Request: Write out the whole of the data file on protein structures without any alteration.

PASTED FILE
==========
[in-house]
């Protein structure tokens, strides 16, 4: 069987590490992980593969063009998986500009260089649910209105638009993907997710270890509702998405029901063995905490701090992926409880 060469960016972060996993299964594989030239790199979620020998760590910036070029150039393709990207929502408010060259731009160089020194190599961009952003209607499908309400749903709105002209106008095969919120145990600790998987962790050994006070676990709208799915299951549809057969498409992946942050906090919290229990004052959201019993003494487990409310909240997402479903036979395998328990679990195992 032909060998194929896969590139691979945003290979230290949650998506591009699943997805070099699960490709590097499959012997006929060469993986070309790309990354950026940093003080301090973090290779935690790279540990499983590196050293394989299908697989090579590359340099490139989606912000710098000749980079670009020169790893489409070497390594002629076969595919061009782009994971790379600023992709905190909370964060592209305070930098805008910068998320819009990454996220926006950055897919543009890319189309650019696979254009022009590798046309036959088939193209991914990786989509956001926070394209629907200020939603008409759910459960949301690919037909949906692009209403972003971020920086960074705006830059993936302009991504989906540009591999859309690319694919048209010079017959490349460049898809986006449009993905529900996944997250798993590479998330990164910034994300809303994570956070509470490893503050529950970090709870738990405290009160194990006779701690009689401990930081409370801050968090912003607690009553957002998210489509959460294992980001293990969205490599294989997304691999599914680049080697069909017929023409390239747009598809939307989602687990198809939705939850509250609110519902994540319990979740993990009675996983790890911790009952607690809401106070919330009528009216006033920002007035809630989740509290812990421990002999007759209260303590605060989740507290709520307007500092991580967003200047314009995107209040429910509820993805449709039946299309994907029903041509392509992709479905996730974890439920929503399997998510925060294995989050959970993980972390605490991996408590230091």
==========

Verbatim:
[in-house]
């Protein structure tokens, strides 16, 4: 069987590490992980593969063009998986500009260089649910209105638009993907997710270890509702998405029901063995905490701090992926409880 060469960016972060996993299964594989030239790199979620020998760590910036070029150039393709990207929502408010060259731009160089020194190599961009952003209607499908309400749903709105002209106008095969919120145990600790998987962790050994006070676990709208799915299951549809057969498409992946942050906090919290229990004052959201019993003494487990409310909240997402479903036979395998328990679990195992 032909060998194929896969590139691979945003290979230290949650998506591009699943997805070099699960490709590097499959012997006929060469993986070309790309990354950026940093003080301090973090290779935690790279540990499983590196050293394989299908697989090579590359340099490139989606912000710098000749980079670009020169790893489409070497390594002629076969595919061009782009994971790379600023992709905190909370964060592209305070930098805008910068998320819009990454996220926006950055897919543009890319189309650019696979254009022009590798046309036959088939193209991914990786989509956001926070394209629907200020939603008409759910459960949301690919037909949906692009209403972003971020920086960074705006830059993936302009991504989906540009591999859309690319694919048209010079017959490349460049898809986006449009993905529900996944997250798993590479998330990164910034994300809303994570956070509470490893503050529950970090709870738990405290009160194990006779701690009689401990930081409370801050968090912003607690009553957002998210489509959460294992980001293990969205490599294989997304691999599914680049080697069909017929023409390239747009598809939307989602687990198809939705939850509250609110519902994540319990979740993990009675996983790890911790009952607690809401106070919330009528009216006033920002007035809630989740509290812990421990002999007759209260303590605060989740507290709520307007500092991580967003200047314009995107209040429910509820993805449709039946299309994907029903041509392509992709479905996730974890439920929503399997998510925060294995989050959970993980972390605490991996408590230091």